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After studying at the Sibelius Academy in his native Finland, Lindberg studied privately with Gérard Grisey and Vinko Globokar in Paris and attended courses given by Franco Donatoni (Siena) and Brian Ferneyhough (Darmstadt). If Magnus Lindberg had an Opus 1, it would be
(1979), which shows a depiction of drama through gesture that is still highly relevant to his work today. A further breakthrough is marked by
(1982), the first work in which he turned towards the technique of musique concrète. This work is also important because it ultimately led to the founding (with Esa-Pekka Salonen ) of Toimii - an ensemble dedicated to experimentation in composition - which became a laboratory for developing many of Lindberg's subsequent ideas.
(1983-85), in essence a concerto for the members of Toimii and orchestra, sees the distillation of these experiments and together with
1986) shows Lindberg exploring further the processing of conventional sound with electronic devices. In the 1990s, pieces such as
(1990), the Piano Concerto (1990-94),
(1993) have been less concerned with the use of electronics (although the composer still uses computers as a compositional aid) and show Lindberg putting a stronger emphasis on the harmonic structure of his music. June 1994 saw the triumphant premiere in Tokyo of the major new orchestral work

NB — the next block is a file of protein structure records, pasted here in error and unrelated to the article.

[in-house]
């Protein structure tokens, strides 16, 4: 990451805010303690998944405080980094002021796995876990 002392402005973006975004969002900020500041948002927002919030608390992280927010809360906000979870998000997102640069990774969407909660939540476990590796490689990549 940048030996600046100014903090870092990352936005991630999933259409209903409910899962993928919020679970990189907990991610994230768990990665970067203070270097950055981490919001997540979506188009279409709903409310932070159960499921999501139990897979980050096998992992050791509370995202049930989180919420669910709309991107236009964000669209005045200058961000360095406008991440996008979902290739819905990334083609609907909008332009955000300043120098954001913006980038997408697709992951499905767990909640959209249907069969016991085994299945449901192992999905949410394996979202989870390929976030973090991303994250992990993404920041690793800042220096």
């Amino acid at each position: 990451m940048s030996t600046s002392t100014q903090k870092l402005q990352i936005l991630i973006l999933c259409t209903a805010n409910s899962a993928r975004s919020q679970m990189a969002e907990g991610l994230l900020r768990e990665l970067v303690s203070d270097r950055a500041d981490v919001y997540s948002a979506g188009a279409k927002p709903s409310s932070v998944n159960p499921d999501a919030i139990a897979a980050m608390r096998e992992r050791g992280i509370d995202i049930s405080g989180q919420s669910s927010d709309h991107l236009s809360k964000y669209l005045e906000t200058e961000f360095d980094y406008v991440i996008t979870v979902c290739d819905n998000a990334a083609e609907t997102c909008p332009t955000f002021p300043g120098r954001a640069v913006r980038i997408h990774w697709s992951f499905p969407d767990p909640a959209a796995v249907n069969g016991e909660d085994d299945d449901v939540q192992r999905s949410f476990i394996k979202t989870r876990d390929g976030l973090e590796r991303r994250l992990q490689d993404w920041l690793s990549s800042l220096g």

- in memoriam Witold Lutoslawski , a commission from the Suntory International Program for Music Composition, and in June 1995 his
was the test piece for the first International Sibelius Conductor's Competition in Helsinki.
In 1995 he was the featured composer at the Aldeburgh Festival and in 1996 he was Artistic Director of the South Bank Centre's Meltdown Festival. In 1997 he was featured at the Ars Musica Festival in Brussels and the Strasbourg Musica Festival where his two largest works
received their French Premieres. Recent works include
(1996), a commission from the London Sinfonietta,
(1996) for sinfonietta, and
(1997), an IRCAM commission for electronics, 2 pianos and percussion.
Among the many prizes his music has won are the Prix Italia (1986), the UNESCO Rostrum (1986), the Nordic Music Prize (1988) and the Royal Philharmonic Society Prize for large-scale composition (1992).
Magnus Lindberg's music is available on the Finlandia, Ondine and Adès labels.
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